Our modern era has seen hundreds of experiments by communities taking action to meet their own needs. Some have worked, some have failed, and some hint at a radically different future. This thread of history is barely known, yet offers context for an urgent conversation about the role of communities now.
In a unique project, Local Trust invited the pioneering thinker David Boyle to produce this essay and an accompanying timeline of its events to trace this history and the forces that have affected its course. Together, they provide that historical context for community work, which can be so difficult to see while tackling urgent issues in the present – something David noted in his previous essay for us, Counterweight, in early 2020.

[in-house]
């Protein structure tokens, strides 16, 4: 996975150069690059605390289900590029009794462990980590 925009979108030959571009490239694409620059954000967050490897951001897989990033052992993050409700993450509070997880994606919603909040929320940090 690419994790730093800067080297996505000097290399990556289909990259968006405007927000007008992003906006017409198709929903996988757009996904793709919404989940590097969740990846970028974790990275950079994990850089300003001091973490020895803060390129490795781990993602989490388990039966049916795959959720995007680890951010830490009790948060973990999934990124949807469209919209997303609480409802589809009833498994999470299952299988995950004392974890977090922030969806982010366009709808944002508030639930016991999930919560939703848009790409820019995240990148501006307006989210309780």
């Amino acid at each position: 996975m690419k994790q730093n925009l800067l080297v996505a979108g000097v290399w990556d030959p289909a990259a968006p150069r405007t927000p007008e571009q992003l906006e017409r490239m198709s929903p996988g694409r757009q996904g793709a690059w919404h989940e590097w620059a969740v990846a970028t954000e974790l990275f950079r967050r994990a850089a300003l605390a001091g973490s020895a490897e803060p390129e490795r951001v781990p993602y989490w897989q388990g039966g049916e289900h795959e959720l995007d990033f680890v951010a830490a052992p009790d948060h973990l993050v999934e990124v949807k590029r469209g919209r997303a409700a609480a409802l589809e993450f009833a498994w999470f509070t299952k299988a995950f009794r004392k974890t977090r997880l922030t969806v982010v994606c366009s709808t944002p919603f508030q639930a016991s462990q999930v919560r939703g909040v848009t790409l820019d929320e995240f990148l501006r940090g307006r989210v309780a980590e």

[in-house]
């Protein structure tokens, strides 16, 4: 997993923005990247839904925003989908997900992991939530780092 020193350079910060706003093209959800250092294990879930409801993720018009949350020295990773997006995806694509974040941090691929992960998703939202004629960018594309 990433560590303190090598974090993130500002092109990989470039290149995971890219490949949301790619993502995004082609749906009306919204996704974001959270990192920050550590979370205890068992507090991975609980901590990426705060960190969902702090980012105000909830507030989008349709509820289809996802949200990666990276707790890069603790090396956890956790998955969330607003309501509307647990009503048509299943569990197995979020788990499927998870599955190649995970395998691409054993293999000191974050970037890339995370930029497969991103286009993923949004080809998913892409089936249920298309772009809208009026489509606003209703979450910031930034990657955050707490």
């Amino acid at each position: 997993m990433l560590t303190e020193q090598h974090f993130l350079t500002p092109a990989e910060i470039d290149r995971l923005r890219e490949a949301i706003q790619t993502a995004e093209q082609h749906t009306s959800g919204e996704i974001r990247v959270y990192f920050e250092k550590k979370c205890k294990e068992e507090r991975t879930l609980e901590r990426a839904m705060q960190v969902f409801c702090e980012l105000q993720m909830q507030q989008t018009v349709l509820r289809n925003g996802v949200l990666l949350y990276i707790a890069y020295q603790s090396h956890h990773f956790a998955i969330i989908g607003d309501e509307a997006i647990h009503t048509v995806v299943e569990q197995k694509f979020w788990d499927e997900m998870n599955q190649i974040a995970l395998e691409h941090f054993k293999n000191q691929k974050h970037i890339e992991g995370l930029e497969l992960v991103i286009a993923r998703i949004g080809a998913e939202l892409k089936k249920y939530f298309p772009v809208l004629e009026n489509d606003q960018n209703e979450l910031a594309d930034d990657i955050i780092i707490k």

David’s history is not intended to be exhaustive. Rather, it draws out and links currents in what we now think of as ‘community development’ over the last near-century, bookended by communities rallying to support each other through the turmoil of the Blitz in London the 1940s and the coronavirus pandemic in 2020 – between some communities have innovated and thrived, and others ‘left behind’.
This ambitious project traces an incredible history of how people have tried to facilitate community development over the course of eight tumultuous decades – and importantly, how the people involved talked about their work at the time. In drawing out and linking these histories, David’s essay shows that, in one form or another community development has always been there – evolving from one generation to the next.